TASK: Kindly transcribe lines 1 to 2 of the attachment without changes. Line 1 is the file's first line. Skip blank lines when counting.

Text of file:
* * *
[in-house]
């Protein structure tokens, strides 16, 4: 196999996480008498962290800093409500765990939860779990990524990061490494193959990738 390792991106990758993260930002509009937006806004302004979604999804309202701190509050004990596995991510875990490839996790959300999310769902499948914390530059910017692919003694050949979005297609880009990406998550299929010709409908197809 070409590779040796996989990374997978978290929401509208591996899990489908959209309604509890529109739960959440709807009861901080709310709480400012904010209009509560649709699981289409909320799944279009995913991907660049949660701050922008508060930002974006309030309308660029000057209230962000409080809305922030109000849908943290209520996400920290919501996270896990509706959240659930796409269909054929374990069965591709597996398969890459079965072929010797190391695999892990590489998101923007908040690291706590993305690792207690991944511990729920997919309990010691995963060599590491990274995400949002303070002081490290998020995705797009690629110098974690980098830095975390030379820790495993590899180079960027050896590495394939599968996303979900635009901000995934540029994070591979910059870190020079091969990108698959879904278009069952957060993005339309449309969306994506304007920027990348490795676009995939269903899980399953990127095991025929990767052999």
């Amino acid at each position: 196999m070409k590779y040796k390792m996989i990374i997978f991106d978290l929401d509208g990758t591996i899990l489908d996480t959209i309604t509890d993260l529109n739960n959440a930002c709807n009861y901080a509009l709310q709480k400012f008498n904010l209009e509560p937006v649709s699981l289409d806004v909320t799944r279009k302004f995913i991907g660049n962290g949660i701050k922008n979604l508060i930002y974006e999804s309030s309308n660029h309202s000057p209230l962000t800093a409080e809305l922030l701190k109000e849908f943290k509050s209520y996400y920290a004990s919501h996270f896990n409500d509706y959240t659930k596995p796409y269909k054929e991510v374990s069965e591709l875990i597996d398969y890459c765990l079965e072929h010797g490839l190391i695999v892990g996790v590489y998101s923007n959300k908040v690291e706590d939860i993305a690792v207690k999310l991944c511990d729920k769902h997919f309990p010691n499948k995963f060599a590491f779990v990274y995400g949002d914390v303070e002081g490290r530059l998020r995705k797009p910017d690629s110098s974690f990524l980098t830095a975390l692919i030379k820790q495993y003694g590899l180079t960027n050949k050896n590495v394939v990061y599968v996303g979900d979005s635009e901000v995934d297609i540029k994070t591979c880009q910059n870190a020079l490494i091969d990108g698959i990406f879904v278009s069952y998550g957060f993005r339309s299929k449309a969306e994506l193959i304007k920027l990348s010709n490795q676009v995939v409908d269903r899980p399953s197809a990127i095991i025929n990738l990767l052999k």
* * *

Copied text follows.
[in-house]
């Protein structure tokens, strides 16, 4: 196999996480008498962290800093409500765990939860779990990524990061490494193959990738 390792991106990758993260930002509009937006806004302004979604999804309202701190509050004990596995991510875990490839996790959300999310769902499948914390530059910017692919003694050949979005297609880009990406998550299929010709409908197809 070409590779040796996989990374997978978290929401509208591996899990489908959209309604509890529109739960959440709807009861901080709310709480400012904010209009509560649709699981289409909320799944279009995913991907660049949660701050922008508060930002974006309030309308660029000057209230962000409080809305922030109000849908943290209520996400920290919501996270896990509706959240659930796409269909054929374990069965591709597996398969890459079965072929010797190391695999892990590489998101923007908040690291706590993305690792207690991944511990729920997919309990010691995963060599590491990274995400949002303070002081490290998020995705797009690629110098974690980098830095975390030379820790495993590899180079960027050896590495394939599968996303979900635009901000995934540029994070591979910059870190020079091969990108698959879904278009069952957060993005339309449309969306994506304007920027990348490795676009995939269903899980399953990127095991025929990767052999």